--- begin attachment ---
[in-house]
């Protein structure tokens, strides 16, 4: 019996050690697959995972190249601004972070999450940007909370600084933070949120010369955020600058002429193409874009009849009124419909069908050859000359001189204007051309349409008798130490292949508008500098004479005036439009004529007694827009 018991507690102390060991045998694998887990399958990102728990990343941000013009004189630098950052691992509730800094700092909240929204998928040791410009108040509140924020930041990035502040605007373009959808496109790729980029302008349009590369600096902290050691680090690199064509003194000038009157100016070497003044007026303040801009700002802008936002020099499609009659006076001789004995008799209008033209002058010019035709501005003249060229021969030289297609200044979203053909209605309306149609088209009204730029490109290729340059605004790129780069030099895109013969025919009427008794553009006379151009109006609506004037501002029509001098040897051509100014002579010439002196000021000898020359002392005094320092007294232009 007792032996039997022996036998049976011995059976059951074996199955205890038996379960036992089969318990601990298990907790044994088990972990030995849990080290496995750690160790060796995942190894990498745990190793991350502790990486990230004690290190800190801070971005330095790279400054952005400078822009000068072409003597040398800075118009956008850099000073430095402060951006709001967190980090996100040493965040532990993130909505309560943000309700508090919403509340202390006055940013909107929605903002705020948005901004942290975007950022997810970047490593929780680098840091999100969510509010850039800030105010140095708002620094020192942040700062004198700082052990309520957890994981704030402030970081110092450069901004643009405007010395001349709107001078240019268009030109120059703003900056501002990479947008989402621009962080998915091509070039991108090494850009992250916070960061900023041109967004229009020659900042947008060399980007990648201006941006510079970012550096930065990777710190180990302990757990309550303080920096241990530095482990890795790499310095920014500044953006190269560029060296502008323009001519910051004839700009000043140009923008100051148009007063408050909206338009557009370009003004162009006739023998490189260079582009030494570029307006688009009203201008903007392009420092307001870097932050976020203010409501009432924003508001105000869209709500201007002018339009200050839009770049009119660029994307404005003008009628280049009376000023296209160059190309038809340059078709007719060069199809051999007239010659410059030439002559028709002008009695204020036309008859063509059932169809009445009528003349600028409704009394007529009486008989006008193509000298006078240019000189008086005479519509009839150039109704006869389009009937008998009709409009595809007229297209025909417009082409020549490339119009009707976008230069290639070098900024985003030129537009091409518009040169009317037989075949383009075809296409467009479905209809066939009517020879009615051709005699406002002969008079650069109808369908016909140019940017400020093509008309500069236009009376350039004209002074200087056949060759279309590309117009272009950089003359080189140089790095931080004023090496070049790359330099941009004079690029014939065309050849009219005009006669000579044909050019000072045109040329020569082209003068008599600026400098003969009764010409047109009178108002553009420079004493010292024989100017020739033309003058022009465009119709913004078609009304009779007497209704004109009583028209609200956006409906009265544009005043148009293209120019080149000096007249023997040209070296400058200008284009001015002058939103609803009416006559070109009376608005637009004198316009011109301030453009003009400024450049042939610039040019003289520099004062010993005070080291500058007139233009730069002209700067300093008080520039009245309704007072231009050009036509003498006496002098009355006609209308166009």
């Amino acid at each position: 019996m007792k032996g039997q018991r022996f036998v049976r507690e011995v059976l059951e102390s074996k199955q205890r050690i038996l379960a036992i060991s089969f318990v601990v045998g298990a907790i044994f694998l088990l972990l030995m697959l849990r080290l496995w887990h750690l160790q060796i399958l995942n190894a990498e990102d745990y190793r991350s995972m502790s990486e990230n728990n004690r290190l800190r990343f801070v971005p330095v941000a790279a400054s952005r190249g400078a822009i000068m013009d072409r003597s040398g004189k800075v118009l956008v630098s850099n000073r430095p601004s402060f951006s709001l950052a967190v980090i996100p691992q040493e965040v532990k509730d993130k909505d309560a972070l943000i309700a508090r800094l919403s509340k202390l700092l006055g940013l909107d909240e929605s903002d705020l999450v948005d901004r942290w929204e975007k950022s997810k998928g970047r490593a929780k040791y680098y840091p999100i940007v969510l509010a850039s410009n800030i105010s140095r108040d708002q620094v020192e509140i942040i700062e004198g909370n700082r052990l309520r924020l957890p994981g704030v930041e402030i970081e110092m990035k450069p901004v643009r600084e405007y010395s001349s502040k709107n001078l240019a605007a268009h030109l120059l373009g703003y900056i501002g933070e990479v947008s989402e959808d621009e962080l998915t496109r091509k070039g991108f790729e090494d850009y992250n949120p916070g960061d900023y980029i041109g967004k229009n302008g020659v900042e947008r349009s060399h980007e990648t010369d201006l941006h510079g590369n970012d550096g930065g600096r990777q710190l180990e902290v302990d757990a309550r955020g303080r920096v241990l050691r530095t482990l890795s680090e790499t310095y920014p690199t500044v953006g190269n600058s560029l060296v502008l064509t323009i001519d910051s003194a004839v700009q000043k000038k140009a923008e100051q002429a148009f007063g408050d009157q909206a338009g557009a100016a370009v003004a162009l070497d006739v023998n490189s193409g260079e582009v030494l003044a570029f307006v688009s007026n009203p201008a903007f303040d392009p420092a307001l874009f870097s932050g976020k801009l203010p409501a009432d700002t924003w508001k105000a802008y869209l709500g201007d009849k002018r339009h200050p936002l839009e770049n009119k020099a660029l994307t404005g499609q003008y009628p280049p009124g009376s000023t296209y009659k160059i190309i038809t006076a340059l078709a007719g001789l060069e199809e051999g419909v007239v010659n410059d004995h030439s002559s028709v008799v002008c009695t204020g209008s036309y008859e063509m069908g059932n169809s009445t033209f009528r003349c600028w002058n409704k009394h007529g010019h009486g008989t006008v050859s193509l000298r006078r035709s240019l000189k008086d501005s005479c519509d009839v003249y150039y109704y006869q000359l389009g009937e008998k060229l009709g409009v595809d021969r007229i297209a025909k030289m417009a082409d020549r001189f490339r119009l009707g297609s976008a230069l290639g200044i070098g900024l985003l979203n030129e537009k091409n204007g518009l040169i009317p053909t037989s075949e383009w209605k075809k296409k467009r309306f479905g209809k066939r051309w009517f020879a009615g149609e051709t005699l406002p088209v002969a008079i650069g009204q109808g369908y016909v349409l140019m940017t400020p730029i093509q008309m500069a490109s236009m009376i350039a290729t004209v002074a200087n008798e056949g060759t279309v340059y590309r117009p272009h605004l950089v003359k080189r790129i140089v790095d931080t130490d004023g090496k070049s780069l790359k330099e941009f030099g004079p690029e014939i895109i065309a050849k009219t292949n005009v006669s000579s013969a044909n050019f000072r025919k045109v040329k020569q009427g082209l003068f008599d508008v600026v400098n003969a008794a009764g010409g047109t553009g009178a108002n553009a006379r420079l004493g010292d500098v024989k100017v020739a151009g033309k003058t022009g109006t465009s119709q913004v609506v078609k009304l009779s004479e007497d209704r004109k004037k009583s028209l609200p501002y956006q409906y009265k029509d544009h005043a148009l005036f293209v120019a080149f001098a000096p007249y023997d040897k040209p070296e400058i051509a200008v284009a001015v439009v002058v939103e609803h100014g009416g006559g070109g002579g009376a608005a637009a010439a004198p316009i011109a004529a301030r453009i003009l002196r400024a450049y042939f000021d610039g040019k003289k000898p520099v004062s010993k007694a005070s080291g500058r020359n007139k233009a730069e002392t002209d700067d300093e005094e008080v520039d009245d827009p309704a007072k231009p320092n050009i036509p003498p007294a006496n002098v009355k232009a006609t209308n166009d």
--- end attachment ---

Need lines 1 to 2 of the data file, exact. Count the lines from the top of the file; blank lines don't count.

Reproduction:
[in-house]
């Protein structure tokens, strides 16, 4: 019996050690697959995972190249601004972070999450940007909370600084933070949120010369955020600058002429193409874009009849009124419909069908050859000359001189204007051309349409008798130490292949508008500098004479005036439009004529007694827009 018991507690102390060991045998694998887990399958990102728990990343941000013009004189630098950052691992509730800094700092909240929204998928040791410009108040509140924020930041990035502040605007373009959808496109790729980029302008349009590369600096902290050691680090690199064509003194000038009157100016070497003044007026303040801009700002802008936002020099499609009659006076001789004995008799209008033209002058010019035709501005003249060229021969030289297609200044979203053909209605309306149609088209009204730029490109290729340059605004790129780069030099895109013969025919009427008794553009006379151009109006609506004037501002029509001098040897051509100014002579010439002196000021000898020359002392005094320092007294232009 007792032996039997022996036998049976011995059976059951074996199955205890038996379960036992089969318990601990298990907790044994088990972990030995849990080290496995750690160790060796995942190894990498745990190793991350502790990486990230004690290190800190801070971005330095790279400054952005400078822009000068072409003597040398800075118009956008850099000073430095402060951006709001967190980090996100040493965040532990993130909505309560943000309700508090919403509340202390006055940013909107929605903002705020948005901004942290975007950022997810970047490593929780680098840091999100969510509010850039800030105010140095708002620094020192942040700062004198700082052990309520957890994981704030402030970081110092450069901004643009405007010395001349709107001078240019268009030109120059703003900056501002990479947008989402621009962080998915091509070039991108090494850009992250916070960061900023041109967004229009020659900042947008060399980007990648201006941006510079970012550096930065990777710190180990302990757990309550303080920096241990530095482990890795790499310095920014500044953006190269560029060296502008323009001519910051004839700009000043140009923008100051148009007063408050909206338009557009370009003004162009006739023998490189260079582009030494570029307006688009009203201008903007392009420092307001870097932050976020203010409501009432924003508001105000869209709500201007002018339009200050839009770049009119660029994307404005003008009628280049009376000023296209160059190309038809340059078709007719060069199809051999007239010659410059030439002559028709002008009695204020036309008859063509059932169809009445009528003349600028409704009394007529009486008989006008193509000298006078240019000189008086005479519509009839150039109704006869389009009937008998009709409009595809007229297209025909417009082409020549490339119009009707976008230069290639070098900024985003030129537009091409518009040169009317037989075949383009075809296409467009479905209809066939009517020879009615051709005699406002002969008079650069109808369908016909140019940017400020093509008309500069236009009376350039004209002074200087056949060759279309590309117009272009950089003359080189140089790095931080004023090496070049790359330099941009004079690029014939065309050849009219005009006669000579044909050019000072045109040329020569082209003068008599600026400098003969009764010409047109009178108002553009420079004493010292024989100017020739033309003058022009465009119709913004078609009304009779007497209704004109009583028209609200956006409906009265544009005043148009293209120019080149000096007249023997040209070296400058200008284009001015002058939103609803009416006559070109009376608005637009004198316009011109301030453009003009400024450049042939610039040019003289520099004062010993005070080291500058007139233009730069002209700067300093008080520039009245309704007072231009050009036509003498006496002098009355006609209308166009």